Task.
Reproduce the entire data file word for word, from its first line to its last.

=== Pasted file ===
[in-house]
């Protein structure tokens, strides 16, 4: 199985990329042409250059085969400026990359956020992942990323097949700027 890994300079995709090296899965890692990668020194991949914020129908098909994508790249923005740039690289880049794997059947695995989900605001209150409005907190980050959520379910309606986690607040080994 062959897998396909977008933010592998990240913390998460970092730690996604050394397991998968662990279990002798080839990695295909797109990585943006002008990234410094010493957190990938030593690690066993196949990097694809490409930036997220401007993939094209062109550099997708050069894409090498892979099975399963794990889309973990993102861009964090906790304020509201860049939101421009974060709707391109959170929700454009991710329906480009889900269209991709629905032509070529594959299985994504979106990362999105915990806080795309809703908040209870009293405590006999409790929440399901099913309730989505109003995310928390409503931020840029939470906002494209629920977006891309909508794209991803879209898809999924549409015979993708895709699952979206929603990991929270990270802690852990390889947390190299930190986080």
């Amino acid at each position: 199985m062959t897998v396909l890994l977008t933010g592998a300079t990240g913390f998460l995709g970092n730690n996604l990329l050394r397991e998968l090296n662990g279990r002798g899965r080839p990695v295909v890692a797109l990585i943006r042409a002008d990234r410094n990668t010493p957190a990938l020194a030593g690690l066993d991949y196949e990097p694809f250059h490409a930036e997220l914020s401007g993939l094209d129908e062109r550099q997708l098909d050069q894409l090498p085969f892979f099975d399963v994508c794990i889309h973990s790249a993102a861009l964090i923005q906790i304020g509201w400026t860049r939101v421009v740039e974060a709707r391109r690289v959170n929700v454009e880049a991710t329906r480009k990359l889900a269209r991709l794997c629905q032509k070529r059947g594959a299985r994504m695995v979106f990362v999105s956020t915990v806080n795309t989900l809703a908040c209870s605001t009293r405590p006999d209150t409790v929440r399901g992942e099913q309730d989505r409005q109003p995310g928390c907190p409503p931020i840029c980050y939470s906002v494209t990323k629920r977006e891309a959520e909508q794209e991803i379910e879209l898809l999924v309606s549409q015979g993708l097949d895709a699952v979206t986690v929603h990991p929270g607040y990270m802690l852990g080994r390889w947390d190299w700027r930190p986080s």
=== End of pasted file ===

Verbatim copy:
[in-house]
């Protein structure tokens, strides 16, 4: 199985990329042409250059085969400026990359956020992942990323097949700027 890994300079995709090296899965890692990668020194991949914020129908098909994508790249923005740039690289880049794997059947695995989900605001209150409005907190980050959520379910309606986690607040080994 062959897998396909977008933010592998990240913390998460970092730690996604050394397991998968662990279990002798080839990695295909797109990585943006002008990234410094010493957190990938030593690690066993196949990097694809490409930036997220401007993939094209062109550099997708050069894409090498892979099975399963794990889309973990993102861009964090906790304020509201860049939101421009974060709707391109959170929700454009991710329906480009889900269209991709629905032509070529594959299985994504979106990362999105915990806080795309809703908040209870009293405590006999409790929440399901099913309730989505109003995310928390409503931020840029939470906002494209629920977006891309909508794209991803879209898809999924549409015979993708895709699952979206929603990991929270990270802690852990390889947390190299930190986080």
């Amino acid at each position: 199985m062959t897998v396909l890994l977008t933010g592998a300079t990240g913390f998460l995709g970092n730690n996604l990329l050394r397991e998968l090296n662990g279990r002798g899965r080839p990695v295909v890692a797109l990585i943006r042409a002008d990234r410094n990668t010493p957190a990938l020194a030593g690690l066993d991949y196949e990097p694809f250059h490409a930036e997220l914020s401007g993939l094209d129908e062109r550099q997708l098909d050069q894409l090498p085969f892979f099975d399963v994508c794990i889309h973990s790249a993102a861009l964090i923005q906790i304020g509201w400026t860049r939101v421009v740039e974060a709707r391109r690289v959170n929700v454009e880049a991710t329906r480009k990359l889900a269209r991709l794997c629905q032509k070529r059947g594959a299985r994504m695995v979106f990362v999105s956020t915990v806080n795309t989900l809703a908040c209870s605001t009293r405590p006999d209150t409790v929440r399901g992942e099913q309730d989505r409005q109003p995310g928390c907190p409503p931020i840029c980050y939470s906002v494209t990323k629920r977006e891309a959520e909508q794209e991803i379910e879209l898809l999924v309606s549409q015979g993708l097949d895709a699952v979206t986690v929603h990991p929270g607040y990270m802690l852990g080994r390889w947390d190299w700027r930190p986080s």